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Al Ackerman: Geeksville

New Observations, No 101, 1994 May-June, pp. 9-10. (Ed. by Stephen Perkins – Lloyd Dunn)

One of the reasons (if you want to count both of them) why I though it might be a good idea to set down something here about "xerox hoaxes," is that (1) my work generally involves xerox and (2) is frequently spoken of by the critics as a "gigantic (some say 'monstrous') hoax."

The first xerox hoax I ever pulled was back in '68, in Anchorage, Alaska, of all places. I was working the lobster shift at an office building downtown and this job, a custodial gig, gave me the run of the place, including access to the large xerox copies that stood outside the stockroom.

So one Friday night having nothing better to do and nobody around from midnight till seven to disturb/observe me, I was seized with a brainstorm, and tinkered up o bogus flyer using an office typewriter and drafting equipment, which to someone as easily amused as I am looked like a pretty swell professional job when I got through with it (and maybe was, for all I know).

The flyer featured a splashy heading in 80-point caps ("YOLANDA AND HER GERMAN SHEPHERD!!!"), followed with the information that this exciting "Novelty Sex Act!" would be appearing "THIS SATURDAY—ONE NIGHT ONLY!!" at Klub Klondike, and that the first twenty people through the door would be served "UNLIMITED FREE DRINKS TILL CLOSING!!" compliments of club manager "Santiago Dean," although Klub Klondike itself was real enough, a fairly plush gin-mill over on 6th Avenue that today would probably qualify as a fern bar.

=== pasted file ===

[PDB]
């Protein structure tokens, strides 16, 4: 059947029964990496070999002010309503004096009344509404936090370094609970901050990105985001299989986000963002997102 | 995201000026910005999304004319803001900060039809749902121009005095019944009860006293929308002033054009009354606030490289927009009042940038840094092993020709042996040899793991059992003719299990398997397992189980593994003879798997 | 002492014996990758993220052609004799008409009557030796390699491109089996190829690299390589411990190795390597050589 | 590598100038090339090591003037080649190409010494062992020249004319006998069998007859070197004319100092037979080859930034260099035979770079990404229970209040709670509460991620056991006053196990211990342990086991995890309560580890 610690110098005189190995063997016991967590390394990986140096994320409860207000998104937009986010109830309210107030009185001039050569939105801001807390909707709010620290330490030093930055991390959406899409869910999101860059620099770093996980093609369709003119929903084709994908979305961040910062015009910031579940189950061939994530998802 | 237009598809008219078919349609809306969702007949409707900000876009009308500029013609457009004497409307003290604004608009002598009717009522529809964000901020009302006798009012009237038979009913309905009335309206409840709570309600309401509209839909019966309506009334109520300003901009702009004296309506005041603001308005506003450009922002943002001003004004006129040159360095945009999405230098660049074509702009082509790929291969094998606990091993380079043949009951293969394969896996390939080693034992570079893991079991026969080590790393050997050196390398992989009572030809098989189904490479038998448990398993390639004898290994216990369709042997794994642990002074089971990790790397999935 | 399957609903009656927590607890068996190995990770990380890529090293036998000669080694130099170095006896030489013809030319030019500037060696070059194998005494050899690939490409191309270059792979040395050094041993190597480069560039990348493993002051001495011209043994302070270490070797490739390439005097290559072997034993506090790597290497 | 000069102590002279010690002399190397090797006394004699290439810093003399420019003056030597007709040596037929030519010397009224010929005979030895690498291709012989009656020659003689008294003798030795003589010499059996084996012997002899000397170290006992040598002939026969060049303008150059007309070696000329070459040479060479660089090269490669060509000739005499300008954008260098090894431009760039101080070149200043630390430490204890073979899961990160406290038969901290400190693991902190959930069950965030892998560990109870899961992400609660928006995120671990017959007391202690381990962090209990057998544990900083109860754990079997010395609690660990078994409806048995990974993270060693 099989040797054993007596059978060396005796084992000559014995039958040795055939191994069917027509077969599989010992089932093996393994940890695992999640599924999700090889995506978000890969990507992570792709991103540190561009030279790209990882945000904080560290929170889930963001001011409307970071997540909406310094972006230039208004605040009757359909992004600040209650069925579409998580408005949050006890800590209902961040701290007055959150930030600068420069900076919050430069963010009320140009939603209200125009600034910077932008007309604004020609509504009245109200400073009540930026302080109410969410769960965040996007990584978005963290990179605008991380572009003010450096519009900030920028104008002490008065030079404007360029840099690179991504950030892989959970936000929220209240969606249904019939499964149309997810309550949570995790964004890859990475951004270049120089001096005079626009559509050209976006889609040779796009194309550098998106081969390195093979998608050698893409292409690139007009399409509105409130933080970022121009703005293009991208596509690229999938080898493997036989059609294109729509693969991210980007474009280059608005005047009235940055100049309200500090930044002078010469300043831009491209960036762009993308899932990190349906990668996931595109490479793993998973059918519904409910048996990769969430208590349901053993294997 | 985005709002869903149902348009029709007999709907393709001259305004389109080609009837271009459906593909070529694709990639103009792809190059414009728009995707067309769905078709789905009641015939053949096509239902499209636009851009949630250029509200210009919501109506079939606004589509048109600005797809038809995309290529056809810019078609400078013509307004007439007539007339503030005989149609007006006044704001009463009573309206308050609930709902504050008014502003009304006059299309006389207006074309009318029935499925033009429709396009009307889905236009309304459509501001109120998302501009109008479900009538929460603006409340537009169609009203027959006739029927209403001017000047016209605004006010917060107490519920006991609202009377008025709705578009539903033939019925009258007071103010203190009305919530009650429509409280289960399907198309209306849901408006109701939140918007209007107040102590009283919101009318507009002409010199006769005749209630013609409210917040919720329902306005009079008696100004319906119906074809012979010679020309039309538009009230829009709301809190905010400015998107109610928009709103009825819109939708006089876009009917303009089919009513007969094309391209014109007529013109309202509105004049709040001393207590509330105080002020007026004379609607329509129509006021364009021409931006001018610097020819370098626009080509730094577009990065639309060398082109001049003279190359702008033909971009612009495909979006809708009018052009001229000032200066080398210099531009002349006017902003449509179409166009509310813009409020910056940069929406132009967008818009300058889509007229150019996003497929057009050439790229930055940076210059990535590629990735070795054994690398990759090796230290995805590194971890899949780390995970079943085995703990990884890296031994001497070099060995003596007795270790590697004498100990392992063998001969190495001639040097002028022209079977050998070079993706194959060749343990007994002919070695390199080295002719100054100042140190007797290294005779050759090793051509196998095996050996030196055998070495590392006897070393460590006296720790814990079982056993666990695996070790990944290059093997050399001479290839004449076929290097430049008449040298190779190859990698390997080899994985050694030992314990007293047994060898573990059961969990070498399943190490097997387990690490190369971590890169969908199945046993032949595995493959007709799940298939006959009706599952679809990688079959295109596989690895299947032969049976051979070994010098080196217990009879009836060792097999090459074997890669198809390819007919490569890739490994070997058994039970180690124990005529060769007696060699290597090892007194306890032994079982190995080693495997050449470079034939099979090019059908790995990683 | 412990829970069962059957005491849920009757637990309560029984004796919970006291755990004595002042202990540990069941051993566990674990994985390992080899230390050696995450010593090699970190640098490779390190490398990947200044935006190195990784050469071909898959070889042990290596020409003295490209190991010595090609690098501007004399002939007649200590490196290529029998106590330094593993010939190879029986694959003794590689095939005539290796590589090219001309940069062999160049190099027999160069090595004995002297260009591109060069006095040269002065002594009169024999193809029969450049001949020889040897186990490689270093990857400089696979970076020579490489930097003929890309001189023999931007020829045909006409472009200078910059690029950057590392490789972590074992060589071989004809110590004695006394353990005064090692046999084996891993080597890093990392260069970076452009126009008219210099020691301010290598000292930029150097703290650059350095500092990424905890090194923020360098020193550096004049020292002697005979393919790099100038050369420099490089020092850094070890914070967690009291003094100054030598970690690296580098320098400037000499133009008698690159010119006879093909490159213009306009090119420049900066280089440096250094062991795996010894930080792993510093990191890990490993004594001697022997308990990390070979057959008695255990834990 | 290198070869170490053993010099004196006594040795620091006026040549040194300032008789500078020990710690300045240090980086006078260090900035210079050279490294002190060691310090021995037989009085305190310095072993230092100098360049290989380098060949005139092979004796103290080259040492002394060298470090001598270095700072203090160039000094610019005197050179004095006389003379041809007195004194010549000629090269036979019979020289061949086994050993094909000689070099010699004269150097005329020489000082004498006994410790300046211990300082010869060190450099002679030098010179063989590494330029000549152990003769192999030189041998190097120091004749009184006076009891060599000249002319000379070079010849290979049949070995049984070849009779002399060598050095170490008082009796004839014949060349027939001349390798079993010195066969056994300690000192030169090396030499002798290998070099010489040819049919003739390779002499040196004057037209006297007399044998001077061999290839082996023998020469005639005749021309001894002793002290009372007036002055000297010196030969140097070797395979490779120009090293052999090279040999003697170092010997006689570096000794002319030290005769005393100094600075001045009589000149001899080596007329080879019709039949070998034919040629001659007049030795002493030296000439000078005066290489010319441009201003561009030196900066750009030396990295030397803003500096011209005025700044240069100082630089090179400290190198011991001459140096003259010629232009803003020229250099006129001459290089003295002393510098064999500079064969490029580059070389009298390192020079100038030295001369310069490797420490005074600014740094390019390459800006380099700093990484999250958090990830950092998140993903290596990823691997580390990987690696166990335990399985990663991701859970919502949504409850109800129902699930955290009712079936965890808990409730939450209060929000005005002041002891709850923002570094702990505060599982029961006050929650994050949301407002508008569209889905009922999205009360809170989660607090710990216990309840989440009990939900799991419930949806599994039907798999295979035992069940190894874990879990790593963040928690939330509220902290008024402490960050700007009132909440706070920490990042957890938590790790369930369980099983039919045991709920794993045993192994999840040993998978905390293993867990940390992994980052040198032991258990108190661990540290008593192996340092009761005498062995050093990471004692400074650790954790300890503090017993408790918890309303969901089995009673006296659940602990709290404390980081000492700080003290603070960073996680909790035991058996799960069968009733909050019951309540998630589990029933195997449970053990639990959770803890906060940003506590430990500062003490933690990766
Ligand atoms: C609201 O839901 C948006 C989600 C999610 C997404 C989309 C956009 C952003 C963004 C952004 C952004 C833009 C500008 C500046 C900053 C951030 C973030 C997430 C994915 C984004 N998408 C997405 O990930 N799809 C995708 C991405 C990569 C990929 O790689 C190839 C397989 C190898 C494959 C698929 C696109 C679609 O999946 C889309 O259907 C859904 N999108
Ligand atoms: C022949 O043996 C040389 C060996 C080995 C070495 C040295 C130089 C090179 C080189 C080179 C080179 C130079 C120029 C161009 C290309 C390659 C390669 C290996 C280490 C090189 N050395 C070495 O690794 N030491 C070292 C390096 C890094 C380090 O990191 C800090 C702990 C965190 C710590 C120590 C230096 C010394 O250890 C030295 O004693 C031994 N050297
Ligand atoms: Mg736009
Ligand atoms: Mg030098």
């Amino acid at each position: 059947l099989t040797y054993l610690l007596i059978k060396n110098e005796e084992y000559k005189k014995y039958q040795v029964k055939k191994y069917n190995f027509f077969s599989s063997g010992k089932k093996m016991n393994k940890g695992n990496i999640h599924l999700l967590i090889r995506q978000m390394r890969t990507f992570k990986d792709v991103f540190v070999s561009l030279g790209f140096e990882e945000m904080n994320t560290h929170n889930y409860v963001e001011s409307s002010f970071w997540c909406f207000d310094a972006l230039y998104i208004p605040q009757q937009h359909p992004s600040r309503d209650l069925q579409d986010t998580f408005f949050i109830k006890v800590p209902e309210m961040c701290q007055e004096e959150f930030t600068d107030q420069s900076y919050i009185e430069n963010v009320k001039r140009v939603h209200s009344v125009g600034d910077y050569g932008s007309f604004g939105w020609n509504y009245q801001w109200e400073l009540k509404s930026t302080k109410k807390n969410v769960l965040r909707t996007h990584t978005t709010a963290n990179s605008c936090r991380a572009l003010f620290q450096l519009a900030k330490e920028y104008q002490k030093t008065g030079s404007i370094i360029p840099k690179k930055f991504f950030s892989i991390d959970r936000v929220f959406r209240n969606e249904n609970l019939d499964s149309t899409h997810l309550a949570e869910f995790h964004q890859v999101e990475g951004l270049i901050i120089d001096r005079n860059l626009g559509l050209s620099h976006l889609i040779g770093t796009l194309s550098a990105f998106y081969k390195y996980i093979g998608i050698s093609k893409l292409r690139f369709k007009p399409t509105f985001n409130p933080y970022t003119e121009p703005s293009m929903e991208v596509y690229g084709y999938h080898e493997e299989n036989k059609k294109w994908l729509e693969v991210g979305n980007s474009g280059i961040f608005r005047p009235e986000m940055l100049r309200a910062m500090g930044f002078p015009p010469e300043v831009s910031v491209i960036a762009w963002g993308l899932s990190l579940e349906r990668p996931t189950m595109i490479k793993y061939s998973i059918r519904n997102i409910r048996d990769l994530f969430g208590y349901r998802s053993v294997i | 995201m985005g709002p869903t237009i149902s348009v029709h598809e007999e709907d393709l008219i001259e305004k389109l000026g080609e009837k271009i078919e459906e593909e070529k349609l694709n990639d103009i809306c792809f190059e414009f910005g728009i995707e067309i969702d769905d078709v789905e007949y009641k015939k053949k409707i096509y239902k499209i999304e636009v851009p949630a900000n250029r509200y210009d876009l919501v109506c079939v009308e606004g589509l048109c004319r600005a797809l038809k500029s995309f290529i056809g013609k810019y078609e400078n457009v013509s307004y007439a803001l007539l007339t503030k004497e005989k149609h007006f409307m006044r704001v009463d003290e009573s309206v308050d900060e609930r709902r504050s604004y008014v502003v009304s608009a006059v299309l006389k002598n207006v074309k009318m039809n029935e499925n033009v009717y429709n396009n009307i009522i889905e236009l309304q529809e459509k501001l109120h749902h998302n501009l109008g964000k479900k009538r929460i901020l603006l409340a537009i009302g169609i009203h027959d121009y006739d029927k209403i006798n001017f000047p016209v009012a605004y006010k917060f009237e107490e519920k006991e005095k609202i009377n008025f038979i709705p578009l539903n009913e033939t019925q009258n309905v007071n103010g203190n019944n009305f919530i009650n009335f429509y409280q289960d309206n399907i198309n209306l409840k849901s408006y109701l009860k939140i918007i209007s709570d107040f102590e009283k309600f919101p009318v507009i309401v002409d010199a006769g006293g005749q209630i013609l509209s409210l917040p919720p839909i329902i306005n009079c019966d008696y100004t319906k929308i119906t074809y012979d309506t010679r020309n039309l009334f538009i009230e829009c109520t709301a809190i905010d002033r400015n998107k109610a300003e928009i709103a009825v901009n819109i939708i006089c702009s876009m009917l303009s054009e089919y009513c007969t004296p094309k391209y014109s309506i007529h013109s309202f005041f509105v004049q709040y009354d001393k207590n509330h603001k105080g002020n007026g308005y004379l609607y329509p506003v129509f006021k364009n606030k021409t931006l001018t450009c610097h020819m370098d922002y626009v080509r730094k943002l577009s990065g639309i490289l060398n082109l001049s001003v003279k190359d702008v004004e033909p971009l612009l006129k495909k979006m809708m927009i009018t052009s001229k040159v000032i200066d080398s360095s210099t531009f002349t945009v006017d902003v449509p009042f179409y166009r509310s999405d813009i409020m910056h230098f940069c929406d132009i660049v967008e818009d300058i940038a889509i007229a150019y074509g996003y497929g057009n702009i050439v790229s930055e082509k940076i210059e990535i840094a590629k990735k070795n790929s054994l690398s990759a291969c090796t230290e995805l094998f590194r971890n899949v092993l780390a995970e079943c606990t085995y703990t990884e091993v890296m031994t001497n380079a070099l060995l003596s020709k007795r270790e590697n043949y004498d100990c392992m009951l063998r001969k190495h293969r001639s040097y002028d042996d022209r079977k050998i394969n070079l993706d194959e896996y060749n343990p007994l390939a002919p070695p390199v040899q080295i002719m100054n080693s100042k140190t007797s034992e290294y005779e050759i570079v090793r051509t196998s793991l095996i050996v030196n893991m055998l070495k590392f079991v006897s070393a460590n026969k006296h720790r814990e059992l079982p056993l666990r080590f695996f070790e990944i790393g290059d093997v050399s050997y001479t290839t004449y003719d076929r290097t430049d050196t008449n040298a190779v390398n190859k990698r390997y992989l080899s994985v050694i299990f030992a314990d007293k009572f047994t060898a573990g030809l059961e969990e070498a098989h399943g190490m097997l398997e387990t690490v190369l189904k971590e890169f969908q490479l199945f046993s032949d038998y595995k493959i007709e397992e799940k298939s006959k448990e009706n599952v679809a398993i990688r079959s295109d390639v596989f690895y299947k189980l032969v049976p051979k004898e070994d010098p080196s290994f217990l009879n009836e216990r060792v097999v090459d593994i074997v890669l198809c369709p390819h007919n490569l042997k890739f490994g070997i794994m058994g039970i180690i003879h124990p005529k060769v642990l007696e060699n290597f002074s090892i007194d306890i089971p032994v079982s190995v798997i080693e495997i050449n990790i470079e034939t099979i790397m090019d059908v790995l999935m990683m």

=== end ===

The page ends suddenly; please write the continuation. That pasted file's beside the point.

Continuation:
Then using the xerox machine, I ran off 100 copies of my masterpiece, on yellow paper. Then when I got up from my nap next day, Saturday, I went downtown and started sticking yellow flyers under every windshield wiper in sight, just papering the town with the things. Then, around six, feeling pooped but pleased, I beat it over to Klub Klondike, grabbed a table near the door, and settled back with a pitcher of Margaritas to watch the fun.

It didn't take long. In Alaska during the winter months the main recreational activity is sex and/or alcoholism, so I had figured the combination of free drinks and a dog act would generate considerable action at the door, and it did. By eight, twenty people had already shown up, all brandishing yellow flyers, all thirsty for their free drinks and wanting to know when "Yolanda and Her German Shepherd" would be on, and all (when they were turned down) angrily demanding to see club manager "Santiago Dean."

The club manager, the real one, was a beefy humorless fellow who wore a lot of rings and looked like the heavy in a Robert Mitchum movie about gambling in Las Vegas. Under the steady onslaught of fake flyers he was kept running back and forth trying to straighten things out, as busy as a two-headed moth in a dress-shield factory—just going nuts.

"Where are they getting these @$! !*$#%?#! things from?" he kept saying to the bartenders, as he tore up yet another phony yellow flyer.

Well, that was my first xerox hoax—simple-minded yet jejune. And I don't know but nowadays, after two decades of xerox hoaxing, and perhaps 100 (at least) successful experiments under my belt, I like to think that my touch has grown subtler, more sophisticated and elaborate, Byzantine even (though no less jejune, for all of that).

We live in hope. We all have our cherished dreams. Mine is that someday, after the Statute of Limitations has run out on enough of this stuff so that I no longer have to worry about facing criminal prosecution. I'll be able to at last get a book together detailing the full scope of my activities. It would be nice to tell the story of the Harry Bates Club Mysteries, the Stark Lee Davenport/E.A. Poe Illusions, The Adventure of the Purloined Head of Verlaine, The Yugoslavian Appearances and so many many more. It would be nice to tell the story of this strange twilight world of xerox hoaxing that those of us privileged enough to live there call "Geeksville."

P.S. I will too, if my family doesn't manage to make good on their threats to have me committed.

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